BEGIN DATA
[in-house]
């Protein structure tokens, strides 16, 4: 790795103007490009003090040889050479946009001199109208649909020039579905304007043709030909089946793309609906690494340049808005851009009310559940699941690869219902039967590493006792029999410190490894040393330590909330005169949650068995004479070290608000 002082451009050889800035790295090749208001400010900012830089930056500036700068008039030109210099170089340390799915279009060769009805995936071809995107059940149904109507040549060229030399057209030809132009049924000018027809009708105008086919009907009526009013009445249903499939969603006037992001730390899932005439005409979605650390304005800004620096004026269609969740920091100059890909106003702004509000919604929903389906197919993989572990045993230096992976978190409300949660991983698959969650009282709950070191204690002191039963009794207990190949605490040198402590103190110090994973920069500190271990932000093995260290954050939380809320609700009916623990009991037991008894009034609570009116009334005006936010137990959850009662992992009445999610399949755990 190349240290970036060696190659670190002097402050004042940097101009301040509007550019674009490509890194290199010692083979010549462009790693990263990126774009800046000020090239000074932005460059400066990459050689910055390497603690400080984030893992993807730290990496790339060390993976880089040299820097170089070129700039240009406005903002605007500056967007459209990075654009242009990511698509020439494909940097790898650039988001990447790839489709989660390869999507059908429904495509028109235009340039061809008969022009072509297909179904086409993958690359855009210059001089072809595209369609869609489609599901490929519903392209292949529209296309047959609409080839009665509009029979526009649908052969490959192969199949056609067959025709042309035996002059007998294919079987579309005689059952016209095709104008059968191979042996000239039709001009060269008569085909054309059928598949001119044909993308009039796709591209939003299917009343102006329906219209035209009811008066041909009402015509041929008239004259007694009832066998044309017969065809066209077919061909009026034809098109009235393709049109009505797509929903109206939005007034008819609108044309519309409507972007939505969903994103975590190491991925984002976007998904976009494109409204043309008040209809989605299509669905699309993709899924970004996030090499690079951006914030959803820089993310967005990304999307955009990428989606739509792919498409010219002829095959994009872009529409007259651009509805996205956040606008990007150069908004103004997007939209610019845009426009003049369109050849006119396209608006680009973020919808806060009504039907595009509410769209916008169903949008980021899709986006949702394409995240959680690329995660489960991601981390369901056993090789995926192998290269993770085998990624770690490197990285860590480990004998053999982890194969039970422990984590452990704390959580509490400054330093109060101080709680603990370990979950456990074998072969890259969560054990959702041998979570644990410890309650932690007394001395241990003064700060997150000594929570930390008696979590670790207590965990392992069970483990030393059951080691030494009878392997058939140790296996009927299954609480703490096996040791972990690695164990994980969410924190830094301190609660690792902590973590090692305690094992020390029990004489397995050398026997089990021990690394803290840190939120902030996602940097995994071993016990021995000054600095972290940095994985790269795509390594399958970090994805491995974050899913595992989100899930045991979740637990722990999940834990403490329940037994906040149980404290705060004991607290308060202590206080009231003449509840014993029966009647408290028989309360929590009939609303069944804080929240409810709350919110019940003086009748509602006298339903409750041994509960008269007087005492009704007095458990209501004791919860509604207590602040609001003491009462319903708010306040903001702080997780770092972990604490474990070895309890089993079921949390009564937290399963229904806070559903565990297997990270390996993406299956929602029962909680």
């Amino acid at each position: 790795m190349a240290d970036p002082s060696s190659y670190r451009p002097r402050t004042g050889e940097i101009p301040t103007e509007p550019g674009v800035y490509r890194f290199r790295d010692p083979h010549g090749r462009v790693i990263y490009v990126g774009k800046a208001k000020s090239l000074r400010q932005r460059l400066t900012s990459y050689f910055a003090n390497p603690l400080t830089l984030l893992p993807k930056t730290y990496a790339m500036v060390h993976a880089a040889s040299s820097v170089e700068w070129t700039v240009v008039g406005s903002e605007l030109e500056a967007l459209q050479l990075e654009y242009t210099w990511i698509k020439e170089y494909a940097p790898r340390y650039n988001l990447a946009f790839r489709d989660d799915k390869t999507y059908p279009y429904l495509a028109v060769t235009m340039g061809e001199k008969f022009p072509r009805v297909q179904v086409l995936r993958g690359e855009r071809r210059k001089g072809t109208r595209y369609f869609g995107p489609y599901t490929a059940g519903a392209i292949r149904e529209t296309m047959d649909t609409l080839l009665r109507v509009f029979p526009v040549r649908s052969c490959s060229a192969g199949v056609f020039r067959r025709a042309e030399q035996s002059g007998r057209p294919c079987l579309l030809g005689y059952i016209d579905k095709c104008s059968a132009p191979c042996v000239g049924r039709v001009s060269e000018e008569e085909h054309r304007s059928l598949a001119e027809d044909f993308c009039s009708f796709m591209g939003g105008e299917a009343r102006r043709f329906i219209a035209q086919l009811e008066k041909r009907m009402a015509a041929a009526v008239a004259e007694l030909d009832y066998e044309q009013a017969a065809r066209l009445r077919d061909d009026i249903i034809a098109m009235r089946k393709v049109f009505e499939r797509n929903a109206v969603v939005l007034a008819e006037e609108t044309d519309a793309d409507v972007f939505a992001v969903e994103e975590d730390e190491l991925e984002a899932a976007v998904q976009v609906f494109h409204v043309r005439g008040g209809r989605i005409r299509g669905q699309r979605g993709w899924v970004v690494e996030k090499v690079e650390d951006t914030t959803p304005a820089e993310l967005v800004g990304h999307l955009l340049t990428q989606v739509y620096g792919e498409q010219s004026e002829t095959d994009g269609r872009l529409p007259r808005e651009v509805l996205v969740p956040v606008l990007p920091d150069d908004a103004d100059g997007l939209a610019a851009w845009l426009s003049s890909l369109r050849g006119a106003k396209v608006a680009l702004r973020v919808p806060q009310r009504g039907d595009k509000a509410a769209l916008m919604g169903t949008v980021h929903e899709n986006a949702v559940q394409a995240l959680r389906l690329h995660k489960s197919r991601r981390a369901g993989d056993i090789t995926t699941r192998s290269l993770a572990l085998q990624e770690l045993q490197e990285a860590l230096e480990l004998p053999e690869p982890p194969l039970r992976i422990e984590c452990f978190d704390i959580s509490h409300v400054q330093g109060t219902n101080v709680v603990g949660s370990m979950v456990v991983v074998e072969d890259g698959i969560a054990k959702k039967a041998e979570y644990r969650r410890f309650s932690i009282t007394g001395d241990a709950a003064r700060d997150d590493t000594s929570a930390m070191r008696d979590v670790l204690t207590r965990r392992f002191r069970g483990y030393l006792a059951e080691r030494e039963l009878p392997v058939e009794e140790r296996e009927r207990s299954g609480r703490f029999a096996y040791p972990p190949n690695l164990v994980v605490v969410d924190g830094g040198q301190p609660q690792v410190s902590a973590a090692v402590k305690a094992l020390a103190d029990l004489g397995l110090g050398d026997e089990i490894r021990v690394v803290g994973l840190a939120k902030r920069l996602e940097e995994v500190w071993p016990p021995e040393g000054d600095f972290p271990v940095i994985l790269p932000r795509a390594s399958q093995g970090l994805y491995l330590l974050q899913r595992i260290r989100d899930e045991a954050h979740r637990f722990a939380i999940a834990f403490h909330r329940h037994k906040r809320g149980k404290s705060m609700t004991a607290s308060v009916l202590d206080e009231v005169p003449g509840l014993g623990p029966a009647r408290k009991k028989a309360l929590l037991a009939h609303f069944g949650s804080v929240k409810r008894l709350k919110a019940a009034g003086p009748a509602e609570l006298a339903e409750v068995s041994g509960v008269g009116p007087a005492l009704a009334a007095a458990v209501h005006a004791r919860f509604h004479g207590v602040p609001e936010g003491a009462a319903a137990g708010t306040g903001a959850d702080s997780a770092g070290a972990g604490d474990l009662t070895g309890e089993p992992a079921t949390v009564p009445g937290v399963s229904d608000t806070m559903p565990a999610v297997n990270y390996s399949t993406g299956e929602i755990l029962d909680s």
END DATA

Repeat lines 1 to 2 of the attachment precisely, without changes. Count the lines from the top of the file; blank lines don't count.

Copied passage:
[in-house]
């Protein structure tokens, strides 16, 4: 790795103007490009003090040889050479946009001199109208649909020039579905304007043709030909089946793309609906690494340049808005851009009310559940699941690869219902039967590493006792029999410190490894040393330590909330005169949650068995004479070290608000 002082451009050889800035790295090749208001400010900012830089930056500036700068008039030109210099170089340390799915279009060769009805995936071809995107059940149904109507040549060229030399057209030809132009049924000018027809009708105008086919009907009526009013009445249903499939969603006037992001730390899932005439005409979605650390304005800004620096004026269609969740920091100059890909106003702004509000919604929903389906197919993989572990045993230096992976978190409300949660991983698959969650009282709950070191204690002191039963009794207990190949605490040198402590103190110090994973920069500190271990932000093995260290954050939380809320609700009916623990009991037991008894009034609570009116009334005006936010137990959850009662992992009445999610399949755990 190349240290970036060696190659670190002097402050004042940097101009301040509007550019674009490509890194290199010692083979010549462009790693990263990126774009800046000020090239000074932005460059400066990459050689910055390497603690400080984030893992993807730290990496790339060390993976880089040299820097170089070129700039240009406005903002605007500056967007459209990075654009242009990511698509020439494909940097790898650039988001990447790839489709989660390869999507059908429904495509028109235009340039061809008969022009072509297909179904086409993958690359855009210059001089072809595209369609869609489609599901490929519903392209292949529209296309047959609409080839009665509009029979526009649908052969490959192969199949056609067959025709042309035996002059007998294919079987579309005689059952016209095709104008059968191979042996000239039709001009060269008569085909054309059928598949001119044909993308009039796709591209939003299917009343102006329906219209035209009811008066041909009402015509041929008239004259007694009832066998044309017969065809066209077919061909009026034809098109009235393709049109009505797509929903109206939005007034008819609108044309519309409507972007939505969903994103975590190491991925984002976007998904976009494109409204043309008040209809989605299509669905699309993709899924970004996030090499690079951006914030959803820089993310967005990304999307955009990428989606739509792919498409010219002829095959994009872009529409007259651009509805996205956040606008990007150069908004103004997007939209610019845009426009003049369109050849006119396209608006680009973020919808806060009504039907595009509410769209916008169903949008980021899709986006949702394409995240959680690329995660489960991601981390369901056993090789995926192998290269993770085998990624770690490197990285860590480990004998053999982890194969039970422990984590452990704390959580509490400054330093109060101080709680603990370990979950456990074998072969890259969560054990959702041998979570644990410890309650932690007394001395241990003064700060997150000594929570930390008696979590670790207590965990392992069970483990030393059951080691030494009878392997058939140790296996009927299954609480703490096996040791972990690695164990994980969410924190830094301190609660690792902590973590090692305690094992020390029990004489397995050398026997089990021990690394803290840190939120902030996602940097995994071993016990021995000054600095972290940095994985790269795509390594399958970090994805491995974050899913595992989100899930045991979740637990722990999940834990403490329940037994906040149980404290705060004991607290308060202590206080009231003449509840014993029966009647408290028989309360929590009939609303069944804080929240409810709350919110019940003086009748509602006298339903409750041994509960008269007087005492009704007095458990209501004791919860509604207590602040609001003491009462319903708010306040903001702080997780770092972990604490474990070895309890089993079921949390009564937290399963229904806070559903565990297997990270390996993406299956929602029962909680």